My sons have shelves full of trophies from all the youth sports in which they participated.  Neither my boys nor my wife and I ever pay them any attention.  And more importantly, that’s not why my boys played recreational sports.  They played for the fun of competition and the camaraderie with their friends and teammates.  The trophies were an after-thought.

My coaching style included recognizing the athletes after each game.  In every sport, I had a “Hustle & Attitude” award that was given out after each game.  The idea was to recognize the child that best represented the concepts of good hustle or a positive attitude.  The award was tied to the sport we were playing.  For example, in baseball, I gave out a pack of baseball cards.  In addition, we would recognize an offensive and defensive MVP for each game.  The MVPs would each get a wristband that they could wear during the next game.  After each game, the previous MVPs would give back the wristbands to be awarded again.

My boys with their 'MVP' wristbands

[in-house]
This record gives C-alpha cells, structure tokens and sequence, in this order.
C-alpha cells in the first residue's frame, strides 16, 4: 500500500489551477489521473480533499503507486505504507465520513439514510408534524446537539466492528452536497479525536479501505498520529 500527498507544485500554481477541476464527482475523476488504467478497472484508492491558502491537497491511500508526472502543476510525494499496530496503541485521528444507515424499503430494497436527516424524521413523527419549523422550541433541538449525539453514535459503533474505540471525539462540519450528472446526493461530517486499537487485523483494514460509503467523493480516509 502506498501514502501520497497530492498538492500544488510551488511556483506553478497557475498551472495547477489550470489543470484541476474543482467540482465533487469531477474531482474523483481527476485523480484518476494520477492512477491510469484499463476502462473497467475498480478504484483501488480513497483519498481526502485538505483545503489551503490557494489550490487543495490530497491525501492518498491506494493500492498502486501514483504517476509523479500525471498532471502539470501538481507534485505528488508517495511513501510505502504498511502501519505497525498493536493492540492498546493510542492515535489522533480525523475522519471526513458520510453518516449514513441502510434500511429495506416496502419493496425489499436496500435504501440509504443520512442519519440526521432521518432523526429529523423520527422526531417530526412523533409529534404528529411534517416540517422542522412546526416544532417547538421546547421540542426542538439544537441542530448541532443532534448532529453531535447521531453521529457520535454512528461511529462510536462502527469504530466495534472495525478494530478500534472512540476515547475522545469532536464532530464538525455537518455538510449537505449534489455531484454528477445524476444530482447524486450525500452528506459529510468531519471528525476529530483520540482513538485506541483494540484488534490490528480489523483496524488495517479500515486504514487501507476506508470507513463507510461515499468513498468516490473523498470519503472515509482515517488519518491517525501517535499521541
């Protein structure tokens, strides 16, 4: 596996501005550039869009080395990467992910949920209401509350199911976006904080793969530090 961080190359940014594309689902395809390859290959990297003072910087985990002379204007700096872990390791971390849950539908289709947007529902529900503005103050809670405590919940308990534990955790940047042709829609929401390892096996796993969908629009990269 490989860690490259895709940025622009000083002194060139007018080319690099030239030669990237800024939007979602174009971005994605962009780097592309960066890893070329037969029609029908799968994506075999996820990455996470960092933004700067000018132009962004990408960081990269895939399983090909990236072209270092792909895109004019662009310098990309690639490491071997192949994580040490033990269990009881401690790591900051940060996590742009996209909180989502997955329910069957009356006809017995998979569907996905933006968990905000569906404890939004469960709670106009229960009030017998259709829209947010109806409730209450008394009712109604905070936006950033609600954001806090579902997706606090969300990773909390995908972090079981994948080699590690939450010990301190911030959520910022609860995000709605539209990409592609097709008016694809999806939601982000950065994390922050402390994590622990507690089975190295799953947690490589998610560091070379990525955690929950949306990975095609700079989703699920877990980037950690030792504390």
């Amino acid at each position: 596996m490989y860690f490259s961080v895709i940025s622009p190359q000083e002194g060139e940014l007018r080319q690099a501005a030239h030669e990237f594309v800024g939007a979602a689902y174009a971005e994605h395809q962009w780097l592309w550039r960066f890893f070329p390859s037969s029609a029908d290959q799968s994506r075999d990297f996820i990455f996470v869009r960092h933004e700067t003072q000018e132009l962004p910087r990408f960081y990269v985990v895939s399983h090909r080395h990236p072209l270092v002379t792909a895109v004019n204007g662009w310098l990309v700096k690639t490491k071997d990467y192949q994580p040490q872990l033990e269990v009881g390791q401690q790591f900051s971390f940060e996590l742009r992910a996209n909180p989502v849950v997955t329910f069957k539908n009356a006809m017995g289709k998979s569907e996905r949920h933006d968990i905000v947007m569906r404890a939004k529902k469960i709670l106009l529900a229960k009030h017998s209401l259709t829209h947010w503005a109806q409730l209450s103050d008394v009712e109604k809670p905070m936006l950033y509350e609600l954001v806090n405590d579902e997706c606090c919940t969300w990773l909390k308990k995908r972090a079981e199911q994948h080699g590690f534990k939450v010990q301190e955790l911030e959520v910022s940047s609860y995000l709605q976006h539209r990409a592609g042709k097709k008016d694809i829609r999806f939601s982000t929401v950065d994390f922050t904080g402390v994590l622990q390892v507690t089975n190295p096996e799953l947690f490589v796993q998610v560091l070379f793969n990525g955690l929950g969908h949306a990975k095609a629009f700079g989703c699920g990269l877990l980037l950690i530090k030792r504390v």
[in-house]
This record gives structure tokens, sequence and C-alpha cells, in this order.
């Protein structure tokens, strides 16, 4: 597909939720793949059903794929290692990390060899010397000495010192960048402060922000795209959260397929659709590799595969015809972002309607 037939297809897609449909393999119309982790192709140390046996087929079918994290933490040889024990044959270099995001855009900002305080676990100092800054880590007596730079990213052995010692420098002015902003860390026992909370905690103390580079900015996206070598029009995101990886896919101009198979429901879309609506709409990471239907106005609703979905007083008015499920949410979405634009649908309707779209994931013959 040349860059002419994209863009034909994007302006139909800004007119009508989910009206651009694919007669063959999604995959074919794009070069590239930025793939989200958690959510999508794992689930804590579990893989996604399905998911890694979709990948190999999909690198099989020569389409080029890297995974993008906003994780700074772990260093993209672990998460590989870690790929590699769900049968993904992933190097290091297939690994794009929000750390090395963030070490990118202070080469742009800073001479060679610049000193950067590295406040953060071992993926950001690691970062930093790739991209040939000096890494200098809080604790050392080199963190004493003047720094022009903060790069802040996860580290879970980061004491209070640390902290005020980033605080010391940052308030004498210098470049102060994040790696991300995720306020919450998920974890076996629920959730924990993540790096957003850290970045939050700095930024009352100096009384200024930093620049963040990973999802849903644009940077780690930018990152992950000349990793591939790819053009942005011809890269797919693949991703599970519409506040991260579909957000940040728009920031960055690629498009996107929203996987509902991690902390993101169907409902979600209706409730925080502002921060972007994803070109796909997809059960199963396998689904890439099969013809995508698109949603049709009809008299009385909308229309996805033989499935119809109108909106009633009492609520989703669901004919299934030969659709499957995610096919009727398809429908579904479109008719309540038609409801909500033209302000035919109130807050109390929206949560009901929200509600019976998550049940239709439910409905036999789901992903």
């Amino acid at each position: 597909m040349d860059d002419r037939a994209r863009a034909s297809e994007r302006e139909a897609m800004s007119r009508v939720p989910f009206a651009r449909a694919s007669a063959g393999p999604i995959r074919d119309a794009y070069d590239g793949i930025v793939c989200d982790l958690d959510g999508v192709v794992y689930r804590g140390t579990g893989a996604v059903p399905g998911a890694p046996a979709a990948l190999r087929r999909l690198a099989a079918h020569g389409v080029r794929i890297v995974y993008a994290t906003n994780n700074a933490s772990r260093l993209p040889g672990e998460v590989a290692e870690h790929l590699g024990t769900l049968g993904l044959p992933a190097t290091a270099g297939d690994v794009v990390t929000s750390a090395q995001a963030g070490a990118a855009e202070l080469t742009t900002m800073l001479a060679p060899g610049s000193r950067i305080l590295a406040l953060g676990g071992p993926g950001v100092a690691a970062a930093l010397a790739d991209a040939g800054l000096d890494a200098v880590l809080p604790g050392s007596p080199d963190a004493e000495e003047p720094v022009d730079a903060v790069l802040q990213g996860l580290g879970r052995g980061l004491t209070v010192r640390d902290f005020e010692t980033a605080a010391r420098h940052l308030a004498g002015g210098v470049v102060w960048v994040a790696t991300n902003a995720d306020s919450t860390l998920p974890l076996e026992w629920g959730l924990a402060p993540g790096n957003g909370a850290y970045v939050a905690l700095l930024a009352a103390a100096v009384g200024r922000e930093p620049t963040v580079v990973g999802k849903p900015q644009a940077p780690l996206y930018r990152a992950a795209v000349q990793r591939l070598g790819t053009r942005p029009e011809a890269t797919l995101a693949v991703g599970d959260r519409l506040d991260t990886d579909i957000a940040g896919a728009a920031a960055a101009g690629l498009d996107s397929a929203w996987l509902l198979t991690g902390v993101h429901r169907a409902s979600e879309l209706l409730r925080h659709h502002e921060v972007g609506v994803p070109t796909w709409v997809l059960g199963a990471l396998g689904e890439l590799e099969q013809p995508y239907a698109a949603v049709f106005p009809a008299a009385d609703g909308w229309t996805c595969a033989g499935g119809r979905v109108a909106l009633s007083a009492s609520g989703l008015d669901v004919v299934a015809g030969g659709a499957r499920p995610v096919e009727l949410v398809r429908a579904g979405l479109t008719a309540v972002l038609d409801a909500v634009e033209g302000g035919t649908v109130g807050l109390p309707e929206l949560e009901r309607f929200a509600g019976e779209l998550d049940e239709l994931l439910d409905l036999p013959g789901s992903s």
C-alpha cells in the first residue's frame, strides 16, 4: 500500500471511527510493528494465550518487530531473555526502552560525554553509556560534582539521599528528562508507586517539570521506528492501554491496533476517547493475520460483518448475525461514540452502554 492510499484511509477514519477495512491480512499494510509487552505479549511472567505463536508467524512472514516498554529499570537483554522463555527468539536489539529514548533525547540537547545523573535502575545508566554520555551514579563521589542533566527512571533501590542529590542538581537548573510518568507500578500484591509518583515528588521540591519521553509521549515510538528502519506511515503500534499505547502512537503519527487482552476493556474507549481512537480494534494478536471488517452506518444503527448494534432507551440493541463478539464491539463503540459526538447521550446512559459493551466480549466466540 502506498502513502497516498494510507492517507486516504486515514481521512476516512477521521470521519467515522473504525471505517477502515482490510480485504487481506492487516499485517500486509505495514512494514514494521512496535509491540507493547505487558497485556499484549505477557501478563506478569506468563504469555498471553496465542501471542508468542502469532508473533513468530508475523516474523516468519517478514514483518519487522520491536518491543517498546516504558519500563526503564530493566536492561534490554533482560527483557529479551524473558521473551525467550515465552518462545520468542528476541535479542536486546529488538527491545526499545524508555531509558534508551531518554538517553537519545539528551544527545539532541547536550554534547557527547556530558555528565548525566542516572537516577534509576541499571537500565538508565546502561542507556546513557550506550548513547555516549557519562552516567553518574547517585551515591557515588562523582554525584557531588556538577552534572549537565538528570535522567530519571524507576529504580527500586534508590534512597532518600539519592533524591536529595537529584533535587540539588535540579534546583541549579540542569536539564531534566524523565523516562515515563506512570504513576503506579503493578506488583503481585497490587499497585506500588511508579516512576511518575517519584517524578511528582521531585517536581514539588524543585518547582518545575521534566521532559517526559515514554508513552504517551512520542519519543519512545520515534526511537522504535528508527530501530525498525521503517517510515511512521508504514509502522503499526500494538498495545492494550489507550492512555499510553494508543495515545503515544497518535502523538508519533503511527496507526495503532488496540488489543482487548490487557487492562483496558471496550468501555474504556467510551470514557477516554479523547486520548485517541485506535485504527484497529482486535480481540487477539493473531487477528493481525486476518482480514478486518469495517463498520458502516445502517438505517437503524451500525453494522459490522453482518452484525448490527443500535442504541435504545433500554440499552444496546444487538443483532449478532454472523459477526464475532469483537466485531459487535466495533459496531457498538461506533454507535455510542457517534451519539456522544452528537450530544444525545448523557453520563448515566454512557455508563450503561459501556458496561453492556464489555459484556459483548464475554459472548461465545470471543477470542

My boys with their ‘MVP’ wristbands
This is not necessarily an ‘everyone gets a reward’ thing – most of the time, I didn’t keep track who I gave them to – but, it did provide an opportunity to recognize a kid who didn’t always shine.  For instance, even though your star pitcher pitched well and the kid that played shortstop and left field played his usual solid game with good plays; you might take the opportunity to name the kid who made a (perhaps surprisingly) great play at their position as the Defensive MVP.
Again, as rewards go; the kids know who did well, who the stars are, and who the weaker players are.  Coaches (and all the adults involved) have to be genuine with them.  You can’t talk up and award the Offensive MVP wristband to the kid that struck out looking in both of his at bats just because you want to lift his spirits or because you think it is his turn for the wristband.  The rest of the kids (and parents) will see right through that and you will have lost some measure of credibility with them.